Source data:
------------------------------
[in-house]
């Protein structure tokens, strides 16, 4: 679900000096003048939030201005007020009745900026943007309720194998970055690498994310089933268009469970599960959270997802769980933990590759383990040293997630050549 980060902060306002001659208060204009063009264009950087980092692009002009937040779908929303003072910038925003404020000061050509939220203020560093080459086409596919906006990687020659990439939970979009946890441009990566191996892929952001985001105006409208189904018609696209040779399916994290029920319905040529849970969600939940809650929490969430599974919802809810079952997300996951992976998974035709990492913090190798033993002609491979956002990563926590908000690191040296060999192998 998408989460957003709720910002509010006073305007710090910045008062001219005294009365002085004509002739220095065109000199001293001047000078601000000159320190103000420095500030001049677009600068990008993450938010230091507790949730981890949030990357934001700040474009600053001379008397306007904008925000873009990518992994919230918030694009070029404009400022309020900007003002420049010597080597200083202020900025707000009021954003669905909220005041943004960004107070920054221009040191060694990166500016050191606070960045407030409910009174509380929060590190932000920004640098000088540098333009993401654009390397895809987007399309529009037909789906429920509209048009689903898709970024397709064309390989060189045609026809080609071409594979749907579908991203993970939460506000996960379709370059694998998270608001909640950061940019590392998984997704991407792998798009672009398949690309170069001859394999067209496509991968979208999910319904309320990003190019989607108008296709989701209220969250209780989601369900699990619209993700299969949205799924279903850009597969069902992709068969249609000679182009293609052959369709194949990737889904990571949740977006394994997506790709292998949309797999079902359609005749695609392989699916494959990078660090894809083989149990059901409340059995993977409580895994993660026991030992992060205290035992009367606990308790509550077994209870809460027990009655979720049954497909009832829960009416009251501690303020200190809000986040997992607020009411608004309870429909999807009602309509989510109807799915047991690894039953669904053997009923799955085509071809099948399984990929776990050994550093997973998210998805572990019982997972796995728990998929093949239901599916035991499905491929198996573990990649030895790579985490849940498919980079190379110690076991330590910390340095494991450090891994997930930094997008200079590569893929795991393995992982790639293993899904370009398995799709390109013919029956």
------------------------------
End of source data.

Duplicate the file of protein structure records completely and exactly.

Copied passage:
[in-house]
């Protein structure tokens, strides 16, 4: 679900000096003048939030201005007020009745900026943007309720194998970055690498994310089933268009469970599960959270997802769980933990590759383990040293997630050549 980060902060306002001659208060204009063009264009950087980092692009002009937040779908929303003072910038925003404020000061050509939220203020560093080459086409596919906006990687020659990439939970979009946890441009990566191996892929952001985001105006409208189904018609696209040779399916994290029920319905040529849970969600939940809650929490969430599974919802809810079952997300996951992976998974035709990492913090190798033993002609491979956002990563926590908000690191040296060999192998 998408989460957003709720910002509010006073305007710090910045008062001219005294009365002085004509002739220095065109000199001293001047000078601000000159320190103000420095500030001049677009600068990008993450938010230091507790949730981890949030990357934001700040474009600053001379008397306007904008925000873009990518992994919230918030694009070029404009400022309020900007003002420049010597080597200083202020900025707000009021954003669905909220005041943004960004107070920054221009040191060694990166500016050191606070960045407030409910009174509380929060590190932000920004640098000088540098333009993401654009390397895809987007399309529009037909789906429920509209048009689903898709970024397709064309390989060189045609026809080609071409594979749907579908991203993970939460506000996960379709370059694998998270608001909640950061940019590392998984997704991407792998798009672009398949690309170069001859394999067209496509991968979208999910319904309320990003190019989607108008296709989701209220969250209780989601369900699990619209993700299969949205799924279903850009597969069902992709068969249609000679182009293609052959369709194949990737889904990571949740977006394994997506790709292998949309797999079902359609005749695609392989699916494959990078660090894809083989149990059901409340059995993977409580895994993660026991030992992060205290035992009367606990308790509550077994209870809460027990009655979720049954497909009832829960009416009251501690303020200190809000986040997992607020009411608004309870429909999807009602309509989510109807799915047991690894039953669904053997009923799955085509071809099948399984990929776990050994550093997973998210998805572990019982997972796995728990998929093949239901599916035991499905491929198996573990990649030895790579985490849940498919980079190379110690076991330590910390340095494991450090891994997930930094997008200079590569893929795991393995992982790639293993899904370009398995799709390109013919029956």